And your other characterizations of science… well, let’s just say that I’ve been doing physics for more than 20 years and I don’t recognize your description. Individual scientists debate passionately. They have agendas, grudges and in some cases pretty severe personality disorders. The product, though, comes as close to objective truth as humans are capable. Science succeeds not because it demands superhuman objectivity of scientists, but rather because its subject matter is a persistently objective reality that doesn’t succumb to spin. Reality is that which doesn’t go away when you ignore it. Let’s start with that, and maybe we as humans can become a little wiser in how we use the power science gives us.

  48. 98
    shredder says:

    I am at my wit’s end and need help. A close relative sent me a copy of William Happer’s recent testimony before Boxer’s committee (Feb 25, 2009). Without going into all the details I’d like to focus on this statement he made: “The IPCC has made no serious attempt to model the natural variations of the earth’s temperature in the past.”

    Is this true? If not, can someone point me to where the IPCC actually did this? Thanks in advance ….

    [Response: Try Chapter 6. – gavin]

  49. 99
    JPetersen says:

    I’m surprised at the high level of consensus among specia1ists. Given the current level of understanding of important factors (e.g., cloud feedbacks), is that high level of consensus justified?

    [Response: On what? CO2 is a greenhouse gas, it has increased significantly from pre-industrial levels, climate sensitivity is not low enough to make this irrelevant (details here). Did you have something else in mind? – gavin]

  50. 100
    J. Bob says:

    # 64, #68
    Like the word “fluidic”, so did the patent office. As far as fewer wind tunnels, I would like to think computer models have improved. Also there are fewer aircraft companies. Would also hate to back to “naper’s bones” (slide rules), always had to worry about that decimal point.

    So getting back to that pesky 300+ year record from England. Seems to me it is the longest and most accurate temperature record available, so why not use it. That should give reasonable results, an maybe some insight on long term weather (i.e. climate). Yes, it is only one point. But if there is this alarming global warming, would it not show up? Besides England was about the first country to experience the “industrial revolution”. With all that Welsh coal, smoke and soot, central England would be a good place for CO2 effects to show up. In my formative years I lived 500 yards away coal fired electric plant, and the good mothers of the apartment building cursed the soot in their clean wash. But they liked the electric power.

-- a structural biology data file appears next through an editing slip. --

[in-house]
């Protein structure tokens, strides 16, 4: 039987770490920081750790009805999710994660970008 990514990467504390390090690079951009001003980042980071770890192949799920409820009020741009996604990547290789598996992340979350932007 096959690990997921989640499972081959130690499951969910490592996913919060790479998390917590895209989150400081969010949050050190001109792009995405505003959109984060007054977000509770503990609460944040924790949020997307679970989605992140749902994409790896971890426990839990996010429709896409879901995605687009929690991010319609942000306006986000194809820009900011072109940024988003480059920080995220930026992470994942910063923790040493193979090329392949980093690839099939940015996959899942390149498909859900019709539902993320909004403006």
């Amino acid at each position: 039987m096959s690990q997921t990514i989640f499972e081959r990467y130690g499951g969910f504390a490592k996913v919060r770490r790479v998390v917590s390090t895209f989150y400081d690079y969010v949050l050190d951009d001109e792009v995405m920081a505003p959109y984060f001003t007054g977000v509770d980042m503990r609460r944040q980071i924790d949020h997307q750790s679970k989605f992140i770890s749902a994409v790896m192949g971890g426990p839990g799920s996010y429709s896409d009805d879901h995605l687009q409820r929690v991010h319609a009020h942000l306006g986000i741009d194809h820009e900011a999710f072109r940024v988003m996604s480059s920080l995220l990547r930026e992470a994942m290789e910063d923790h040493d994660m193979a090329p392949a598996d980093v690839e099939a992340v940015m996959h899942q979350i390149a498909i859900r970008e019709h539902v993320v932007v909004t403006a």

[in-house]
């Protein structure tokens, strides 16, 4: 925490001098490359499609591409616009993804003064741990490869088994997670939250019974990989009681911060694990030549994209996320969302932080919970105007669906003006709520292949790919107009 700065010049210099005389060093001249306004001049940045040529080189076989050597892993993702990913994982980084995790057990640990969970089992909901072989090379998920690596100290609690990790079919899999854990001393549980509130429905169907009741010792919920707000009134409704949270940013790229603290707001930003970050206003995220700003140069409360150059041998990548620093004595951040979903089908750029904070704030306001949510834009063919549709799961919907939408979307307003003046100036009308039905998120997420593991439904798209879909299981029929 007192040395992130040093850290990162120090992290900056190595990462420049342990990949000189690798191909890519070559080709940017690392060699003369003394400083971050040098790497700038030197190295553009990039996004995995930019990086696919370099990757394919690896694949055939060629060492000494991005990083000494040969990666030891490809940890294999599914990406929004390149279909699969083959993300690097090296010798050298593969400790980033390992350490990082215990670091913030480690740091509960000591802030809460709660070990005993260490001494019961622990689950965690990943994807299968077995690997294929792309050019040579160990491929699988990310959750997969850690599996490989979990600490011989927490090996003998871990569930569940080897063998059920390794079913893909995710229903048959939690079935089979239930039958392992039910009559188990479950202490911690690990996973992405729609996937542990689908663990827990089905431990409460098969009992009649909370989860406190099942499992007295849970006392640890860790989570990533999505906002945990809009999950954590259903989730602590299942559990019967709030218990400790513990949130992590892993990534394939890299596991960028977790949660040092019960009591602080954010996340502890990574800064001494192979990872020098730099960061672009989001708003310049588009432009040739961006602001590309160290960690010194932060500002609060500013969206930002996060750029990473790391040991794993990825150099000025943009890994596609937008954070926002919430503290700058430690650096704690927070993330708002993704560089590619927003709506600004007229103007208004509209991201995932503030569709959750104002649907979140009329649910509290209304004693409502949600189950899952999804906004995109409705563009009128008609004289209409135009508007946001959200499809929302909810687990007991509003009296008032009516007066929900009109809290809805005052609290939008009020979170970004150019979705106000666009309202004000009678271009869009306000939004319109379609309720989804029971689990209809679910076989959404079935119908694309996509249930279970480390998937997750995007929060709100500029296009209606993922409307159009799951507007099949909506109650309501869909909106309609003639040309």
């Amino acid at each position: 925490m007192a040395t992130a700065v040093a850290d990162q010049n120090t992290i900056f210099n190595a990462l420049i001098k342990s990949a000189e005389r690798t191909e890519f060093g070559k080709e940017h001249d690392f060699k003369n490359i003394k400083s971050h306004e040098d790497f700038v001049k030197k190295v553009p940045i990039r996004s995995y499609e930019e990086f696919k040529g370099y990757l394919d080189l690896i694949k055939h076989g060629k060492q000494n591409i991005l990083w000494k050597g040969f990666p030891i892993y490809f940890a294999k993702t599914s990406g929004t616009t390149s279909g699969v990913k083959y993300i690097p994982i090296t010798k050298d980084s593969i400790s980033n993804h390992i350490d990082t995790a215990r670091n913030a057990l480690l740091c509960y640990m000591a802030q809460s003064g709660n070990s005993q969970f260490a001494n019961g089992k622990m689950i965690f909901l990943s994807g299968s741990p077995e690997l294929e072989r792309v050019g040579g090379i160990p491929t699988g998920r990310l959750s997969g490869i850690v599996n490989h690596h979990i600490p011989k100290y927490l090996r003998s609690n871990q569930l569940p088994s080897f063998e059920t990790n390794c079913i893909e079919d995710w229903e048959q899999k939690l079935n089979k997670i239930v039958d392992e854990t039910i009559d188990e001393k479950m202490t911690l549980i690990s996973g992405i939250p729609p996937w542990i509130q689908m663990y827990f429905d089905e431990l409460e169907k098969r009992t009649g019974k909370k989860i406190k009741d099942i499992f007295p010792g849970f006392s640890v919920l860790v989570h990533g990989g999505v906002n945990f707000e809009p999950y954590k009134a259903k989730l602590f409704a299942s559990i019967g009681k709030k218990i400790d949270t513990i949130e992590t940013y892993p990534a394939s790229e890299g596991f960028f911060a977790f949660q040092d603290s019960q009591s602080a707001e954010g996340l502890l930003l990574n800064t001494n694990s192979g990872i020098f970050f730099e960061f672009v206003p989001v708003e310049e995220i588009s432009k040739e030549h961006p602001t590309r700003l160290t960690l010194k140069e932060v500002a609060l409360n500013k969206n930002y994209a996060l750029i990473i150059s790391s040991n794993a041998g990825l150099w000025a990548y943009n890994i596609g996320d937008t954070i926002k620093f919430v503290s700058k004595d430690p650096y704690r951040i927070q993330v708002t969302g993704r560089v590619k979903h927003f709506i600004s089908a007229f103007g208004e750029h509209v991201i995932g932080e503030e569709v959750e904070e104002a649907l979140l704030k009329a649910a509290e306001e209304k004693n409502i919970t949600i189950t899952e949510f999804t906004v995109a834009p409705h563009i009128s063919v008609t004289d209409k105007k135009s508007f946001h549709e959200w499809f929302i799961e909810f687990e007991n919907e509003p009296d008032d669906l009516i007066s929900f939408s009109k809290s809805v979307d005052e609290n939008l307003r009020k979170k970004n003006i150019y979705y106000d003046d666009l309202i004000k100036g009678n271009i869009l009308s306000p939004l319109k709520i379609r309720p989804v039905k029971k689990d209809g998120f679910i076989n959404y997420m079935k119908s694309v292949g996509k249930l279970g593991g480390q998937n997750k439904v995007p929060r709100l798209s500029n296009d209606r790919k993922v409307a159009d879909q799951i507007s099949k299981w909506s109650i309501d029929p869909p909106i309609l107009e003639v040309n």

A simple check is to simply download the data from, or climate4you,com, and put it in a spread sheet. The data includes monthly and averaged yearly data. I used the yearly average. Add another column for estimated based on a linear. T_est = b + m(year – 1659), starting with an initial values 9 deg. and slope of zero. Generating an error column, and plotting the error, allows a person to adjust b & m. Summing up the error also helps convergence of b & m. I came up with b=8.85 and a slope of 0.002 ( 0.2 deg./century).

    From my point of view, the data stays pretty close to the trend line. The plot from the 1980’s to now does not look much different from the other bumps along the way. What was interesting is that the temperature in central England seemed to go down for a while after 1850. I would have expected it to go up with all the BTU’s spewed out. So if there is “global warming” due to CO2, I would think we would have seen it along the way, especially starting by mid 1800’s. Certainly England should reflect some warming, if present. So one could conclude on this data, we are just going through a natural earth cycle, whose cause has yet to be defined.

    [Response: Marvellous. A complete attribution without any reference to any actual physics, time-series of potential forcing agents or assessment of signal-to-noise ratio. If only all science was this easy! – gavin]